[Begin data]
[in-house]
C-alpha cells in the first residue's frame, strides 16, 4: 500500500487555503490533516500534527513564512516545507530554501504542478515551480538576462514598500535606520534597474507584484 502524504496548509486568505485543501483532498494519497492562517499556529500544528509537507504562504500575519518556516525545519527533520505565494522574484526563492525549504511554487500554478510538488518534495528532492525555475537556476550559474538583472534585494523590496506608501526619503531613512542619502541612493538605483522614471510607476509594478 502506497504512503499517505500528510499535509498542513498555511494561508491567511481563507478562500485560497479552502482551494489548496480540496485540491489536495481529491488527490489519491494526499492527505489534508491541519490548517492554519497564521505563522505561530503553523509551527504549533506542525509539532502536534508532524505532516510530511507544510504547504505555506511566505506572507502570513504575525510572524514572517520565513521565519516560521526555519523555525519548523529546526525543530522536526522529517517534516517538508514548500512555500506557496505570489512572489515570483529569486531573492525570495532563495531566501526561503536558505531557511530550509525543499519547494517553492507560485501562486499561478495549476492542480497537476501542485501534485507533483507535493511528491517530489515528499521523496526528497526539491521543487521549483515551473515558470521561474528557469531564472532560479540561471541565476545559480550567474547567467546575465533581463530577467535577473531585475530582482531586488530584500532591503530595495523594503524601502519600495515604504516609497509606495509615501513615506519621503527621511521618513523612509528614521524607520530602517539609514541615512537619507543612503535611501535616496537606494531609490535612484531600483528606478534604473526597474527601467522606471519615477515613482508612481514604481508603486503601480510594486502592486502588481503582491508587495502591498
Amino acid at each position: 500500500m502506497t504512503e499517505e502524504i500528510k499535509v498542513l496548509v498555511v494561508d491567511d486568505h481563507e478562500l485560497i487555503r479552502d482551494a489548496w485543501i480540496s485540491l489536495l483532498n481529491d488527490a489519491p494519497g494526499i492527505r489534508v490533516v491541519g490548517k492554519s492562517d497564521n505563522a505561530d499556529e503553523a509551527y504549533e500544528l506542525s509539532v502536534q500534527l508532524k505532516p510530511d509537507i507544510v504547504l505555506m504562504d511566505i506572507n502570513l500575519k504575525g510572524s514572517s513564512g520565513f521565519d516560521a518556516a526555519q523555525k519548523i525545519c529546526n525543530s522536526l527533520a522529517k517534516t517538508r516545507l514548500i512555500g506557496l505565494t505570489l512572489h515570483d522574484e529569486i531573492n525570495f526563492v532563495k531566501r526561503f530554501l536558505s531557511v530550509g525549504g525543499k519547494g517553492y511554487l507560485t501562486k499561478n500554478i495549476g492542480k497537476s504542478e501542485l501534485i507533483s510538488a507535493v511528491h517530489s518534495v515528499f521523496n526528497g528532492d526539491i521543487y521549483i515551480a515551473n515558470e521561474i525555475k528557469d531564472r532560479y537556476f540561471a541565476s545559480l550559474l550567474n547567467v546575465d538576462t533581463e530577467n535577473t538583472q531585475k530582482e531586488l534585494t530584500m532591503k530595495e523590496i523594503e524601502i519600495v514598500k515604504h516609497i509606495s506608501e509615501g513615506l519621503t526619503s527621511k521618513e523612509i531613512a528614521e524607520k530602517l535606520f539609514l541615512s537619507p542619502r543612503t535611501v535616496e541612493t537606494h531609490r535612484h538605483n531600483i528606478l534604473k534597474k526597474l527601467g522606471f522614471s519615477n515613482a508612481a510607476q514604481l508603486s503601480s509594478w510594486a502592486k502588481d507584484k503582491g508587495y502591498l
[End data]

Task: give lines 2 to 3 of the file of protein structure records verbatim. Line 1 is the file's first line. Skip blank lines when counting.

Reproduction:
C-alpha cells in the first residue's frame, strides 16, 4: 500500500487555503490533516500534527513564512516545507530554501504542478515551480538576462514598500535606520534597474507584484 502524504496548509486568505485543501483532498494519497492562517499556529500544528509537507504562504500575519518556516525545519527533520505565494522574484526563492525549504511554487500554478510538488518534495528532492525555475537556476550559474538583472534585494523590496506608501526619503531613512542619502541612493538605483522614471510607476509594478 502506497504512503499517505500528510499535509498542513498555511494561508491567511481563507478562500485560497479552502482551494489548496480540496485540491489536495481529491488527490489519491494526499492527505489534508491541519490548517492554519497564521505563522505561530503553523509551527504549533506542525509539532502536534508532524505532516510530511507544510504547504505555506511566505506572507502570513504575525510572524514572517520565513521565519516560521526555519523555525519548523529546526525543530522536526522529517517534516517538508514548500512555500506557496505570489512572489515570483529569486531573492525570495532563495531566501526561503536558505531557511530550509525543499519547494517553492507560485501562486499561478495549476492542480497537476501542485501534485507533483507535493511528491517530489515528499521523496526528497526539491521543487521549483515551473515558470521561474528557469531564472532560479540561471541565476545559480550567474547567467546575465533581463530577467535577473531585475530582482531586488530584500532591503530595495523594503524601502519600495515604504516609497509606495509615501513615506519621503527621511521618513523612509528614521524607520530602517539609514541615512537619507543612503535611501535616496537606494531609490535612484531600483528606478534604473526597474527601467522606471519615477515613482508612481514604481508603486503601480510594486502592486502588481503582491508587495502591498
Amino acid at each position: 500500500m502506497t504512503e499517505e502524504i500528510k499535509v498542513l496548509v498555511v494561508d491567511d486568505h481563507e478562500l485560497i487555503r479552502d482551494a489548496w485543501i480540496s485540491l489536495l483532498n481529491d488527490a489519491p494519497g494526499i492527505r489534508v490533516v491541519g490548517k492554519s492562517d497564521n505563522a505561530d499556529e503553523a509551527y504549533e500544528l506542525s509539532v502536534q500534527l508532524k505532516p510530511d509537507i507544510v504547504l505555506m504562504d511566505i506572507n502570513l500575519k504575525g510572524s514572517s513564512g520565513f521565519d516560521a518556516a526555519q523555525k519548523i525545519c529546526n525543530s522536526l527533520a522529517k517534516t517538508r516545507l514548500i512555500g506557496l505565494t505570489l512572489h515570483d522574484e529569486i531573492n525570495f526563492v532563495k531566501r526561503f530554501l536558505s531557511v530550509g525549504g525543499k519547494g517553492y511554487l507560485t501562486k499561478n500554478i495549476g492542480k497537476s504542478e501542485l501534485i507533483s510538488a507535493v511528491h517530489s518534495v515528499f521523496n526528497g528532492d526539491i521543487y521549483i515551480a515551473n515558470e521561474i525555475k528557469d531564472r532560479y537556476f540561471a541565476s545559480l550559474l550567474n547567467v546575465d538576462t533581463e530577467n535577473t538583472q531585475k530582482e531586488l534585494t530584500m532591503k530595495e523590496i523594503e524601502i519600495v514598500k515604504h516609497i509606495s506608501e509615501g513615506l519621503t526619503s527621511k521618513e523612509i531613512a528614521e524607520k530602517l535606520f539609514l541615512s537619507p542619502r543612503t535611501v535616496e541612493t537606494h531609490r535612484h538605483n531600483i528606478l534604473k534597474k526597474l527601467g522606471f522614471s519615477n515613482a508612481a510607476q514604481l508603486s503601480s509594478w510594486a502592486k502588481d507584484k503582491g508587495y502591498l